Casting is a manufacturing process which is implemented since ancient times. Till now “casting” is the choice of many manufacturers as a method to manufacture various parts. Today let’s start by defining “casting”
Casting is the manufacturing process in which molten metal is poured into moulds of desired shapes to produce different parts from it upon solidification.
The general process of casting is as follows :
Metal is heated until liquified.
The liquified metal is poured into moulds in order to give desired shape and size to the molten metal.
The molten metal is allowed to be cooled and solidify inside the mould.
Upon solidification the component is removed from the mould, cleaned and subjected to other machining process if required.
The moulded part or component which is removed upon solidification from the mould is called as Casting. The factory or the workshop which manufactures castings is called as a “Foundry“. In industry there are mainly two types of foundry:
1.Jobbing foundry : This type of foundry are independent manufacturing hubs. Jobbing foundries produce castings on contract / order basis. 2. Captive foundry : These foundries are exclusively owned. Since owning a foundry doesn’t comes cheap, captive foundries are usually owned by large companies. It’s like a department of company’s manufacturing process. Captive foundry produce castings according to the needs of the parent company.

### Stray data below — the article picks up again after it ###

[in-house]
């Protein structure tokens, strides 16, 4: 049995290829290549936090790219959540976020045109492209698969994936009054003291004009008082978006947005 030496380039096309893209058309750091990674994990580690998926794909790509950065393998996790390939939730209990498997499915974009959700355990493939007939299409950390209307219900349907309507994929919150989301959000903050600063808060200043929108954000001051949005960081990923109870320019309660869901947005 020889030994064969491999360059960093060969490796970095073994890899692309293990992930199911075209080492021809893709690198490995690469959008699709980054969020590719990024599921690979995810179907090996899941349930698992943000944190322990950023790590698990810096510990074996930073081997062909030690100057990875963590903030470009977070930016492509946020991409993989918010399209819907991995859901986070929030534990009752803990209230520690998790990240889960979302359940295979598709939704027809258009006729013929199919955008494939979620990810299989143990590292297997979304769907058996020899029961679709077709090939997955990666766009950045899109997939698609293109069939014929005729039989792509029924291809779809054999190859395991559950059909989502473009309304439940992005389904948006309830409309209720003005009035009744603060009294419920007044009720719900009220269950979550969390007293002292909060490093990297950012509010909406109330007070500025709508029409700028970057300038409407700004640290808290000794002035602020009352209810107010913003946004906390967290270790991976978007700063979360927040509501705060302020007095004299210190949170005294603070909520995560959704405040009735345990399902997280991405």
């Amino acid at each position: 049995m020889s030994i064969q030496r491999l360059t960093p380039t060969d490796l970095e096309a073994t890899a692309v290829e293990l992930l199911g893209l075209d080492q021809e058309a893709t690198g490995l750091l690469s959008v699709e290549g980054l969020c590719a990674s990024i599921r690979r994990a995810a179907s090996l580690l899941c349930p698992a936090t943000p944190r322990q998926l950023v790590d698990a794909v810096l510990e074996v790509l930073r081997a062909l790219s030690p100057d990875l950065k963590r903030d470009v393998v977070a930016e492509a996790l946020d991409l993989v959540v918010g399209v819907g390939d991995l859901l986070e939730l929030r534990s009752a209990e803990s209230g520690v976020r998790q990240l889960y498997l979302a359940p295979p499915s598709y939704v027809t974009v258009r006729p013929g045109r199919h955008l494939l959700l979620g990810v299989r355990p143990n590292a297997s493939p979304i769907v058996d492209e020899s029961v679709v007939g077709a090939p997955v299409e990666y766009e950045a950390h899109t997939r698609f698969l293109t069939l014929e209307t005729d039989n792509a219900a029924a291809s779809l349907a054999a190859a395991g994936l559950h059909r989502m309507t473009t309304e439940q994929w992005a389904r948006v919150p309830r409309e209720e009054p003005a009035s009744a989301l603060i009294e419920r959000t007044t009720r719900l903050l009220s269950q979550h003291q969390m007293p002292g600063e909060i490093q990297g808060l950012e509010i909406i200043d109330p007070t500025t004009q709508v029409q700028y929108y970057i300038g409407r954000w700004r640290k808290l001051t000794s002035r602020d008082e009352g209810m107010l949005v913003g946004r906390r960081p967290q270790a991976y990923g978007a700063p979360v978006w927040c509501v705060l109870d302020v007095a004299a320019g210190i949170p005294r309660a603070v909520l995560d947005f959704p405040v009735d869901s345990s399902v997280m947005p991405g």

Flow chart of casting process.
Make the pattern. The material of the pattern can be: wood, metal or plastic.
With the help of patterns, prepare the mould and the necessary cores.
Clamp the mould properly with cores placed properly in the mould cavity.
Melt the metal or alloy to be cast.
Pour the molten metal/cavity into the mould cavity.
Allow the molten metal to cool and solidify. Remove the casting from the mould. This operation is called “Shake out”.
Clean and finish the casting.
Test and inspect the casting.
Remove the defects if any and if possible (Salvaging the casting).
The casting process starts with the pattern making. Let’s see in detail what are casting pattern ?
Pattern making :
The casting process starts with pattern making. Patterns are used to make moulds for the casting into which the molten metal would be poured. Patterns are the replicas of the product which is intended to be casted. Pattern are little bigger in size as it includes all sorts of allowances. Some of the allowances are
Shrinkage allowance : As metals tend to shrink upon solidification, the pattern must be made little larger to make up for the shrinkage.
Machining allowance : Machining or finishing of the casting results in removal of metal, thus designers design the pattern in such a way that after all the machining processes the final product would be of the desired shape and size. Similarly there are many other allowances included in a pattern .
A wooden pattern of a machine part.
Materials used for making patterns are:
For small scale production : Wood like white pine, Mahogany, Maple, Birch and Cherry are used. Wood is used in small scale production or when less number of castings are to be made. Wood patterns are light in weight, inexpensive as compared to metal patterns, can be easily shaped in desired form. This makes wood patterns a better choice. Besides wood, plastic pattern can be used as an alternative.